Should the Golden State Warriors Trade into the 2013 NBA Draft?

James Pearson@JKPIIICorrespondent IMay 17, 2013

April 28, 2013; Oakland, CA, USA; Golden State Warriors director of scouting Larry Riley (left) and general manager Bob Myers (right) talk before game four of the first round of the 2013 NBA playoffs against the Denver Nuggets at Oracle Arena. Mandatory Credit: Kyle Terada-USA TODAY Sports
Kyle Terada-USA TODAY Sports

The Golden State Warriors currently do not own any 2013 NBA draft picks.

It should stay that way. 

It's always fun looking forward to the draft, Warrior fans should know that better than most, but for once, Golden State is just fine being a spectator for this draft.

The Dubs are only watching this one because they traded a conditional first round pick (which ended up to be this year's first rounder) to the New Jersey Nets, (which they eventually dealt to the Utah Jazz to acquire Deron Williams) for Marcus Williams.

Who apparently, according to Wikipedia is an "American professional basketball player for Unicaja Málaga of the Spanish League".

Their guess is as good as mine.

In 2008, the Warriors needed point guard depth after Baron Davis bolted to the Los Angeles Clippers. So they took a shot with Williams.

And missed. Badly.

In nine games with Golden State, not a typo, Williams averaged 1.3 points and 1.4 assists in six minutes per game. He was eventually waived.

Since then, the payment of that draft pick had been hanging over the Warriors head.

The trade ramifications boiled down to them trading a 2011 second-round pick and owing a top-seven protected 2012 or 2013 first round pick or a top-six protected 2014 first rounder. And if the pick was not conveyed by then, it would turn into a 2014 second-round pick and a 2016 second-round pick.

That trade for Williams actually could have been a whole lot uglier than it already is. Imagine if the Warriors finished with the No. 8 pick last season and missed out on Harrison Barnes!

Even tougher to think about than if the Warriors didn't have to relinquish a first-round pick and only gave up the two second-round picks. All the losing that would have had to transpire! Not to mention missing out on the 2013 playoffs!

Fortunately the Warriors finally got good at the right time. Yes they lost this years pick, but what a year to lose it in.

One never knows how a draft class will pan out. Remember when the 2011 draft class was supposed to be weak? However, the 2013 draft class isn't exactly brimming with talent, so the Warriors might be missing a bad party.

While things appeared to have turned out fine in spite of the trade, it's great they can finally put it behind them.

Well, unless the Jazz use that pick to draft a hall-of-famer, but odds are in the Warriors favor that's not going to be happening with the 21st pick.

Even if they miss out on a decent prospect, right now the Warriors have no little use for more youth.

With Barnes, Draymond Green and Festus Ezeli having all played significant minutes in the second round of the NBA playoffs, really there is no need to add yet another young player.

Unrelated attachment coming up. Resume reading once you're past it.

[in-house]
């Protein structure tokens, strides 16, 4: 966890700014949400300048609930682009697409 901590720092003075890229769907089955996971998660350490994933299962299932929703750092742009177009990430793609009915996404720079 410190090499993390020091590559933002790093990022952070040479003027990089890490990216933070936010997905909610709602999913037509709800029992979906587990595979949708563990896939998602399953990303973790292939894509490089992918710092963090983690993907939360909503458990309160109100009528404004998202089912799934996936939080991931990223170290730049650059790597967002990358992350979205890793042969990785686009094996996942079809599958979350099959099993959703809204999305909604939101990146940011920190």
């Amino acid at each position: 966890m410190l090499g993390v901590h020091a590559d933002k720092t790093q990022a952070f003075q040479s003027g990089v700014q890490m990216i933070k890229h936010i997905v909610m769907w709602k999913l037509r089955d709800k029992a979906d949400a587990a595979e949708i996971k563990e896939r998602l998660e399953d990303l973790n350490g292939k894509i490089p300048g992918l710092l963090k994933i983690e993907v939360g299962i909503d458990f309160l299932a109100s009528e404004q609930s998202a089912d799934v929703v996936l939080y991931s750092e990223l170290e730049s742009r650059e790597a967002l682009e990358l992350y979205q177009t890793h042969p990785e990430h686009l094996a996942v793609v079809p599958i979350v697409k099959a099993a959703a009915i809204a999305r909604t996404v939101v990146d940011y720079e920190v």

However, with Carl Landry and Jarrett Jack possibly leaving, the draft could be a means to replace either one of them if need be.

If the Warriors really wanted to get back into the first round they more than likely would have to part with Green or Ezeli. With Brandon Rush expected back, if they feel the need to unload one of their wings, teams would come calling for Green. Festus is an option only if the front office falls in love with a certain player and decides to deal him. An unlikely scenario though.

Another option is to call the Oklahoma City Thunder. They own a couple first-round picks and have a little need for two more rookies on guaranteed contracts. Perhaps Golden State could acquire the 29th pick for pennies on the dollar.

If they trade into the mid-late first round area a few prospects they could be looking at are:

C.J Leslie out of N.C. State, who is an explosive talent, but has questions about his motor. Mark Jackson could be the guy to help him realize his potential.

His teammate Lorenzo Brown, a 6'4" point guard with strong handles who owned a 4:1 assist to turnover ratio last season.

Shane Larkin out of Miami, Fl., who can break down a defense and would be able to hit the Splash Brothers (are we sticking with that nickname?) or hit the open three. He is also a tenacious defender.

Or Tim Hardaway Jr. from Michigan. He is able to score inside and out with strong handles. Plus, how much fun would it be to have Tim Hardaway's kid on the team?

As far as the second round goes, they don't have a pick there either because it was sent to the New York Knicks in the sign-and-trade deal that brought David Lee to Golden State.

Even if that cost them a first rounder there should be no complaints about that one.

The Warriors do have options if they want to acquire a mid-to-late first-round draft pick. But if the price were either Green or Ezeli it would be far too great. If they can find a cheaper way to get a rookie it's worth at least a look.

But as good as the Warriors look right now there is no pressing need to do so.

Things are starting to really turn around for Golden State. They do lose that first-round pick, but in what could be the weakest draft in decades. And next year, for what could be the strongest draft in decades, their pick is no longer earmarked for someone else.

Plus it's the same offseason that Andris Biedrins and Richard Jefferson's contracts expire!

Things are looking bright in the Bay Area.

*All stats and info courtesy of


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